For the most part, Furious avoids the issue of how these people obtain their cash, but at the start, we do learn that some of it is definitely ill gotten. One crew hijacks trucks and fences the stolen goods, all of which seem to come from Panasonic. (Hello, product placement!)

Into this scene steps handsome but somewhat naïve Brian Spilner (Paul Walker). He awkwardly inserts himself into the world of street racing as he hits on sexy Mia (Jordana “Punky” Brewster), the sister of hotshot racer Dominic (Diesel).

Brian quickly makes an enemy of Vince (Matt Schulze) - who also has the hots for Mia - but he seems to integrate fairly well into the crew after he boldly runs in one race.

From there we see events progress as Brian gets closer to both Mia and Dominic and also continues to annoy Vince. However, Brian has a secret: he’s really Brian O’Conner, a local cop on an undercover mission to find the crooks who did the hijacking we saw as well as other crimes. Unfortunately for him, Brian starts to lose sight of his mission as he becomes enraptured with a need for speed.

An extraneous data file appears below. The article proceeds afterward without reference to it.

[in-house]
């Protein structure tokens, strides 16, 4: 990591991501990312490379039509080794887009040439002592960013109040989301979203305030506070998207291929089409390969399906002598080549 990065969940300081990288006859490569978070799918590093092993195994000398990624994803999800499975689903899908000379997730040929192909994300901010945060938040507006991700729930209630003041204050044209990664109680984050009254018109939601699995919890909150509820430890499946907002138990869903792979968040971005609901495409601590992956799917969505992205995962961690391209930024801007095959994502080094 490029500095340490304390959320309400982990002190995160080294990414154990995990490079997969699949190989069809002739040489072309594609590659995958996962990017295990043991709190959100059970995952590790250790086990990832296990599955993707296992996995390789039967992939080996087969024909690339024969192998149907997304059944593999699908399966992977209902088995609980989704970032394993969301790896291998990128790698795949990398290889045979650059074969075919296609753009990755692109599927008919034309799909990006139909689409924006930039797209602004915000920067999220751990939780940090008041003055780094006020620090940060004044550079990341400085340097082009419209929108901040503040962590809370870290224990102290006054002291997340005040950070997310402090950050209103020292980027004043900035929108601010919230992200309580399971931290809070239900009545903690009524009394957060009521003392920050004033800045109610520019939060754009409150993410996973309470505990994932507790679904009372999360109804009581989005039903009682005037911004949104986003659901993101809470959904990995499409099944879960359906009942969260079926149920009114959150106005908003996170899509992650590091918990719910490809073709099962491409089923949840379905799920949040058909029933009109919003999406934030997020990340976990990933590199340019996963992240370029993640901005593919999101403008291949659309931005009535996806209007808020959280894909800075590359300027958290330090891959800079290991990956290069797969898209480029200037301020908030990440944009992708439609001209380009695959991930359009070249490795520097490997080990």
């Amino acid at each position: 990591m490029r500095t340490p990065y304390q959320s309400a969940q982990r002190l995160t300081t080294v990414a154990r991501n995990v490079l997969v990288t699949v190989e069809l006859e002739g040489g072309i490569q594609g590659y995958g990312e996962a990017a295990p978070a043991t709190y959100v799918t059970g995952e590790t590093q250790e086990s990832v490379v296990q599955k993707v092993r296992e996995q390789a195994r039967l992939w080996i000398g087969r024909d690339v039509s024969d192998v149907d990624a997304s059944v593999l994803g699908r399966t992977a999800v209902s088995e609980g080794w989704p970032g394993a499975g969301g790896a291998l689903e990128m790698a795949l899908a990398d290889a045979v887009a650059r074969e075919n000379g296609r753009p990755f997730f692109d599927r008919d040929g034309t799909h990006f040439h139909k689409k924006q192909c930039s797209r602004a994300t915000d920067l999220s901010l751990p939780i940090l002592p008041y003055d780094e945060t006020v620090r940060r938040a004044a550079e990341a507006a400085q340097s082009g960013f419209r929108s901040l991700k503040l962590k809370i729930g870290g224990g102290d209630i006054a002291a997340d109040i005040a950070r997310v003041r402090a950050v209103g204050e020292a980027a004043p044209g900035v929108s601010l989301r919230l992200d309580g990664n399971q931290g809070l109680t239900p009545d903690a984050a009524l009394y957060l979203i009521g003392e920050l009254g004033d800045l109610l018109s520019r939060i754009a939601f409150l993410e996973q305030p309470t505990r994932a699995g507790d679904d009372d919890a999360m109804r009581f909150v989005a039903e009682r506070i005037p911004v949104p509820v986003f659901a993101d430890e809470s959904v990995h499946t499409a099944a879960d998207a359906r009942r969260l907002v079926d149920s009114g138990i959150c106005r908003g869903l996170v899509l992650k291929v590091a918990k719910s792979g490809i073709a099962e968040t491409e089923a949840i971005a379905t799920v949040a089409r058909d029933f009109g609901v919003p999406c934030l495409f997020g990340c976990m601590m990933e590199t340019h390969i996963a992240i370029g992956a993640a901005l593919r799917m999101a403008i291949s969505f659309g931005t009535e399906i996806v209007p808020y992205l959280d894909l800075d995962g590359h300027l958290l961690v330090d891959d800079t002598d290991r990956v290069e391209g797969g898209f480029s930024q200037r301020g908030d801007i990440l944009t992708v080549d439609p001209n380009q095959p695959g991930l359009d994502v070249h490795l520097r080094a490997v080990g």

I guess somebody liked this claptrap, as Furious earned a surprising $144 million at the box office and spawned a never-ending series of popular sequels. Nonetheless, it still isn’t much of a movie.

Sometimes I wonder why efforts like Furious even bother to feature a plot. Does anyone really care?

This kind of flick is almost like a porno movie. The storyline and characters are just gravy, while all we want are the money shots.

In that regard, Furious succeeds to a moderate degree. Yes, some of the racing scenes offer reasonably exciting stunts, but as a whole, they don’t do much for me.

After I watched the film, I read some other reviews, and many folks fell over themselves to praise the car shots. While they seem good, they really don’t float my personal boat.